First Base Bust: Anthony Rizzo
Quite a few candidates here. I’ll go with the ever reliable Anthony Rizzo, who’s metronomic baseline of a solid average with a bout 32 HRs was something fantasy owners just got used to. Not this year. Anthony Rizzo is about the 17th ranked First Baseman in Fantasy after having an overall ADP of 21. His BA is under .250, he’s not scoring as many Runs, and the power isn’t at expectation either. I do think this is still a potential buying opportunity though. Rizzo is still a caliber of player that at this age I just expect to regress back to a mean performance level. We’ve seen Anthony Rizzo be a .270-.280 / 30+ type guy for too long, and I don’t think we’re seeing anything now that suggests he can’t get back there.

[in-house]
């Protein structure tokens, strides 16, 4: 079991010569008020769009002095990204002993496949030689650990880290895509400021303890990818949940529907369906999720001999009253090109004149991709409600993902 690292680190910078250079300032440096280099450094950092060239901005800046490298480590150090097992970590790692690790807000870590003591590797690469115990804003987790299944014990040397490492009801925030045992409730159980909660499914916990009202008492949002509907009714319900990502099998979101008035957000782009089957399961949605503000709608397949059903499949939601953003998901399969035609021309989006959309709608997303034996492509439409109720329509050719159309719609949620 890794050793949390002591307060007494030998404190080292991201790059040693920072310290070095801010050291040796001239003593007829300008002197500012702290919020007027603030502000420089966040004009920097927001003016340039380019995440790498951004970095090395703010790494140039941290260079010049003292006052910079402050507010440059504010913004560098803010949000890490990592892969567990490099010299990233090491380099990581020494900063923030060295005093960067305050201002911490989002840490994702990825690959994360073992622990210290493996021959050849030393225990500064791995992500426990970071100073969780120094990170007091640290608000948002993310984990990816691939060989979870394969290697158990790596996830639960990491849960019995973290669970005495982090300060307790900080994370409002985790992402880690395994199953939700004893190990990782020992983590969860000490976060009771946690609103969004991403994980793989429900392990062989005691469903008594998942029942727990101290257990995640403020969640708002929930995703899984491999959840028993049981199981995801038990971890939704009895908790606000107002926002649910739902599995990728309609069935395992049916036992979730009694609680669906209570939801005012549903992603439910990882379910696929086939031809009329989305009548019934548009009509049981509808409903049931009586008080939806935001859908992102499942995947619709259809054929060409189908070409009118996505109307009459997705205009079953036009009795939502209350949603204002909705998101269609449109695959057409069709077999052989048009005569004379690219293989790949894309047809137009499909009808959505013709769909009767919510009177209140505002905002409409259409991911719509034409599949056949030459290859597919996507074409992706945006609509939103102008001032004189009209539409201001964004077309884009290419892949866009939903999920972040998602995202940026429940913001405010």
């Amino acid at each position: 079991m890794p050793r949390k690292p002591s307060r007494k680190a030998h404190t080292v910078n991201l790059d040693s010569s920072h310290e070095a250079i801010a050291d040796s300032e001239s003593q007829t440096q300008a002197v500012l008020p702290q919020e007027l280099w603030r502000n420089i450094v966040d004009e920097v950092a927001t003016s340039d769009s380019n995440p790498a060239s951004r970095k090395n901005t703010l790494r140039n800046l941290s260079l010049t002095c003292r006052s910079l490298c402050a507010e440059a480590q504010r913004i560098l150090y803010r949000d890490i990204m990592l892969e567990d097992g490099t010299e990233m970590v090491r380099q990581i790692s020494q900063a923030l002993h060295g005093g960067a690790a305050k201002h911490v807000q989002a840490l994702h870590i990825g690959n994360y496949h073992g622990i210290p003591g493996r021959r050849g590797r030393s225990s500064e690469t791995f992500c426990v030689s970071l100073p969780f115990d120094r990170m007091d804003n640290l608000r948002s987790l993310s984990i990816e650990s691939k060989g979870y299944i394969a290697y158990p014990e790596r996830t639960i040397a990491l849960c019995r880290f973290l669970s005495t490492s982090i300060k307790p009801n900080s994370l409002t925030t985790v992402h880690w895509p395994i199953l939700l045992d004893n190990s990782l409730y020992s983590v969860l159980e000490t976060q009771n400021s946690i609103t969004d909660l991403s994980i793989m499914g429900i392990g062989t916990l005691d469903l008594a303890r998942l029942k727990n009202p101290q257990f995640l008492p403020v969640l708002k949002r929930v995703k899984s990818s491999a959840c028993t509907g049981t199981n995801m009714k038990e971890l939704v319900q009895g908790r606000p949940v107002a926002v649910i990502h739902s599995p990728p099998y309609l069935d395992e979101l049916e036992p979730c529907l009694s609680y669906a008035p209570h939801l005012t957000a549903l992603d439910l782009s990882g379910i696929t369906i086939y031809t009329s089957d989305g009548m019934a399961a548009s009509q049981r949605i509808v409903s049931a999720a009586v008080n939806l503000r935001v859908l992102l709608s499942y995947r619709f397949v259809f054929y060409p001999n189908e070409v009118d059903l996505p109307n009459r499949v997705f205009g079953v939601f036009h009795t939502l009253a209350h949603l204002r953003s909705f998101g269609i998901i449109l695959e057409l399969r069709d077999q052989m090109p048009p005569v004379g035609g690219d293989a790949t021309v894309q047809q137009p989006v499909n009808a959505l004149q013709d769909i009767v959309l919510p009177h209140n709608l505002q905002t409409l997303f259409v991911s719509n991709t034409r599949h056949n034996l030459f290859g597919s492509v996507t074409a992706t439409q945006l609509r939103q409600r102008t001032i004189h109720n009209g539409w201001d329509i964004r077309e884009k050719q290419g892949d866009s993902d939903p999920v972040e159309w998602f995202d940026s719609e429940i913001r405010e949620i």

Second Base MVP: Javier Baez
Like most categories here, there’s quite a few candidates and quite a few that deserve the recognition. Ozzie Albies has been a monster, Scooter Gennett is an unsung hero, and Jose Ramirez is the 2nd Best Player on the Player Rater in the first half, but no Second Baseman has probably affected fantasy teams between draft position and return value more so than Javier Baez. Baez is hitting about .290 with some strong power and a surprising amount of speed.